2017 has delivered a series of harsh reminders about just how much damage one natural disaster can do.
Hurricanes Harvey and Irma are projected to cost an estimated $200 billion in property damage.
The wildfires in Northern California have already destroyed 245,000 acres and could do more than $5 billion in damage before they’re contained.
In May, Denver was hit by a vicious hail storm that did an estimated $2.1 billion in damage.
Millions of people have lost their homes and businesses in the storms and fires. And, if the pace and strength of natural disasters continues unabated, 2017 could become the most expensive year on record.
For many, the rebuilding process will begin immediately (though it could take years to fully recover).
Unfortunately, federal marijuana regulations are making recovery efforts harder—in some cases impossible—for many cannabis entrepreneurs.
Lack of Insurance Options for Marijuana Businesses
For many businesses (cannabis or otherwise), insurance is a must. It can protect against property damage, loss of inventory, and even personal injury claims made against the business.
Unfortunately, federal regulations have made it harder—and more expensive—to insure dispensaries, growing facilities, and other marijuana-based businesses.
While an increasing number of specialized insurance companies are starting to crop up to help growers, dispensaries, physicians, and landlords, it can still be difficult for many business owners to find reliable coverage.
Many larger insurance companies consider the marijuana industry high risk, on account of its Schedule I status. Others are wary of covering an industry that hasn’t been fully tested in court. Some have found the constant changes to state and federal law too costly to keep up with. And, a few simply don’t want to be associated with what they perceive to be “stoner culture.”
With so many hurdles to jump over, many cannabis companies don’t have enough options to find the coverage they need. They either have to spend too much or cover too little.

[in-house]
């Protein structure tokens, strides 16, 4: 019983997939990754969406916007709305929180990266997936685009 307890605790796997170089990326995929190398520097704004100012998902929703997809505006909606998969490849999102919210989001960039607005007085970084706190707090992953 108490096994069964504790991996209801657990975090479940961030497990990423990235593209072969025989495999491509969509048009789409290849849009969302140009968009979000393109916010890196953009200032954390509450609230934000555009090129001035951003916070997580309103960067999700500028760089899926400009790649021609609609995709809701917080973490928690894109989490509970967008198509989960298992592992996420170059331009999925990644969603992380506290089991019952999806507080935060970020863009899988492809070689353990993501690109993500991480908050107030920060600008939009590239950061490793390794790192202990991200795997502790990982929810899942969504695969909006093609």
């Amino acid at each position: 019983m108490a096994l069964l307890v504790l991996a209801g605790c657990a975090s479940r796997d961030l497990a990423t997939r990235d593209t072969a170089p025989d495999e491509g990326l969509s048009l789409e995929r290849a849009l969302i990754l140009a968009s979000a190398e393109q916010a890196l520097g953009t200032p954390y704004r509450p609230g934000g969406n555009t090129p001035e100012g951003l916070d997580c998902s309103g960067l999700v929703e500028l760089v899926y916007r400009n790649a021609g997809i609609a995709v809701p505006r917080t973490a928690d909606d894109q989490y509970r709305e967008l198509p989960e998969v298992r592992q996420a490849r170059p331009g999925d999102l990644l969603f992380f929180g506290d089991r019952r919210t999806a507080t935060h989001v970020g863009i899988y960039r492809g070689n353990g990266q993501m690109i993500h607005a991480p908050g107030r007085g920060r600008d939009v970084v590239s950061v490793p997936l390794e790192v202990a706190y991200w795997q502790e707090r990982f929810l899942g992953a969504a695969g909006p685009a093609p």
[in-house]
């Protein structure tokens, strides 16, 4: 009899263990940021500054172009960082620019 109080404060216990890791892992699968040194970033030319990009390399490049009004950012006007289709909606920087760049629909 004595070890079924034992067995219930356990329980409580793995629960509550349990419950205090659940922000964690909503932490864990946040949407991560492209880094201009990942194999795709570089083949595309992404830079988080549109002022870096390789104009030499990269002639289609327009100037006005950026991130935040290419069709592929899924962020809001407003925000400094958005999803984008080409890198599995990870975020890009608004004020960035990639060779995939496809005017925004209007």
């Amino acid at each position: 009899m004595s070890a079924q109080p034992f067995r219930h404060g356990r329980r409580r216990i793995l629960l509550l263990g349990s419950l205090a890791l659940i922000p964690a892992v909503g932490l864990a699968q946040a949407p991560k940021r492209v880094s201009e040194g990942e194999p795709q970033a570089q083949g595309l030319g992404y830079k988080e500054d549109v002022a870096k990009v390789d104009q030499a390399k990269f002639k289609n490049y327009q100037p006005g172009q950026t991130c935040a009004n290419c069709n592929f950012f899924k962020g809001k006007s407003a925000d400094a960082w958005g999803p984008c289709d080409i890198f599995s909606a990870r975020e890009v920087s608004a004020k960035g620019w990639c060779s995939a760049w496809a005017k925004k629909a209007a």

Prices will likely come down with time. As Bolder Cannabis and Extracts co-founder Adam Weiss noted in an article for Forbes, “We’re seeing more of the big name players enter the market now that they’ve seen others dip their toe in successfully.”
Until then, however, minimum coverage just isn’t enough for many businesses to recover when their building and inventory are destroyed.
And, as one California business owner recently learned, even receiving community donations can be off limits for cannabis companies.
Lack of Financing & Fundraising
The Northern California wildfires have destroyed 34 marijuana farms, many of which don’t have proper insurance and can’t receive federal aid.
To help these businesses and families, the executive director of the California Growers Association, Hezekiah Allen, started an online fundraiser on YouCaring.
If you check out the fundraiser page, though, you’ll notice that it isn’t accepting donations.
About the time the fundraiser reached $13,000 (toward a goal of $25,000), YouCaring suspended the campaign and began refunding the donations.
As the fundraising site relays, its payment providers don’t allow marijuana-related fundraising. That’s because—with cannabis illegal at the federal level—processing payments would technically be considered money laundering.
Without reliable insurance, banking, or even the ability to raise money on personal fundraising sites, many cannabis companies and business owners are left with no option but to shut their doors after a natural disaster.
Karing Kind is Boulder’s First Recreational Marijuana Dispensary
We strive to offer a top-tier experience every time you enter our store. Our extensive menu of clean-grown bud, award-winning budtenders, incredible deals, and the lowest marijuana tax rate in the state make us the perfect Colorado cannabis destination.
Karing Kind is located just off of US-36, one mile north of Broadway, open daily from 9am to 10pm.
While we carry a variety of strains, concentrates, edibles, salves and tinctures, inventory and stock levels fluctuate from week to week and month to month. Check our menu and follow us on Twitter for an up-to-date list of edibles, concentrates and buds available.